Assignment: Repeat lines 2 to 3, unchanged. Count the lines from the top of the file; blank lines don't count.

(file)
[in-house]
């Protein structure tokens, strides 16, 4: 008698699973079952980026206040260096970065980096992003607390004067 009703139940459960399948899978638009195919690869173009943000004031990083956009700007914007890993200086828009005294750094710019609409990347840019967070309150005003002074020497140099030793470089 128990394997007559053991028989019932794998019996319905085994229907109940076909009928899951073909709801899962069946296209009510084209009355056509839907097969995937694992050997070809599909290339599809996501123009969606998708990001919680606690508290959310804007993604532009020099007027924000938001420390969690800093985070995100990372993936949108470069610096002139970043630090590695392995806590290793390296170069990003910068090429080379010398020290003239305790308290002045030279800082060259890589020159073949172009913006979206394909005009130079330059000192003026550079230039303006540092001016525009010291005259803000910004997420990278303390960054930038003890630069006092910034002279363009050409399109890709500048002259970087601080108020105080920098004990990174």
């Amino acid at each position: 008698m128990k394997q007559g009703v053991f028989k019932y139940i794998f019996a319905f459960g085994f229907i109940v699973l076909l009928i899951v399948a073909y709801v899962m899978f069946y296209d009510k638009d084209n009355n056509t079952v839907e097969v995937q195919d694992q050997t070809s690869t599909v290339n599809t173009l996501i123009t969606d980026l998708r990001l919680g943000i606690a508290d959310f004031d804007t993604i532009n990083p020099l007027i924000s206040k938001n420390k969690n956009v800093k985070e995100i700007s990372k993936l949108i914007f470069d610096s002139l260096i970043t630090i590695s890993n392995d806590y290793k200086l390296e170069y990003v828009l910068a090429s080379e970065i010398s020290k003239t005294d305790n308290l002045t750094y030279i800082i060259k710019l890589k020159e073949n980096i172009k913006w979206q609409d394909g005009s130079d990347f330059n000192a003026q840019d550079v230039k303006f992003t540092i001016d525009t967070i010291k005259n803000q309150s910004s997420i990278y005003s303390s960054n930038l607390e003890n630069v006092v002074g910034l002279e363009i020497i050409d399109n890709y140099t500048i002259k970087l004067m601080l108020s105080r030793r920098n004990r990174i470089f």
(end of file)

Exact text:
């Protein structure tokens, strides 16, 4: 008698699973079952980026206040260096970065980096992003607390004067 009703139940459960399948899978638009195919690869173009943000004031990083956009700007914007890993200086828009005294750094710019609409990347840019967070309150005003002074020497140099030793470089 128990394997007559053991028989019932794998019996319905085994229907109940076909009928899951073909709801899962069946296209009510084209009355056509839907097969995937694992050997070809599909290339599809996501123009969606998708990001919680606690508290959310804007993604532009020099007027924000938001420390969690800093985070995100990372993936949108470069610096002139970043630090590695392995806590290793390296170069990003910068090429080379010398020290003239305790308290002045030279800082060259890589020159073949172009913006979206394909005009130079330059000192003026550079230039303006540092001016525009010291005259803000910004997420990278303390960054930038003890630069006092910034002279363009050409399109890709500048002259970087601080108020105080920098004990990174």
């Amino acid at each position: 008698m128990k394997q007559g009703v053991f028989k019932y139940i794998f019996a319905f459960g085994f229907i109940v699973l076909l009928i899951v399948a073909y709801v899962m899978f069946y296209d009510k638009d084209n009355n056509t079952v839907e097969v995937q195919d694992q050997t070809s690869t599909v290339n599809t173009l996501i123009t969606d980026l998708r990001l919680g943000i606690a508290d959310f004031d804007t993604i532009n990083p020099l007027i924000s206040k938001n420390k969690n956009v800093k985070e995100i700007s990372k993936l949108i914007f470069d610096s002139l260096i970043t630090i590695s890993n392995d806590y290793k200086l390296e170069y990003v828009l910068a090429s080379e970065i010398s020290k003239t005294d305790n308290l002045t750094y030279i800082i060259k710019l890589k020159e073949n980096i172009k913006w979206q609409d394909g005009s130079d990347f330059n000192a003026q840019d550079v230039k303006f992003t540092i001016d525009t967070i010291k005259n803000q309150s910004s997420i990278y005003s303390s960054n930038l607390e003890n630069v006092v002074g910034l002279e363009i020497i050409d399109n890709y140099t500048i002259k970087l004067m601080l108020s105080r030793r920098n004990r990174i470089f």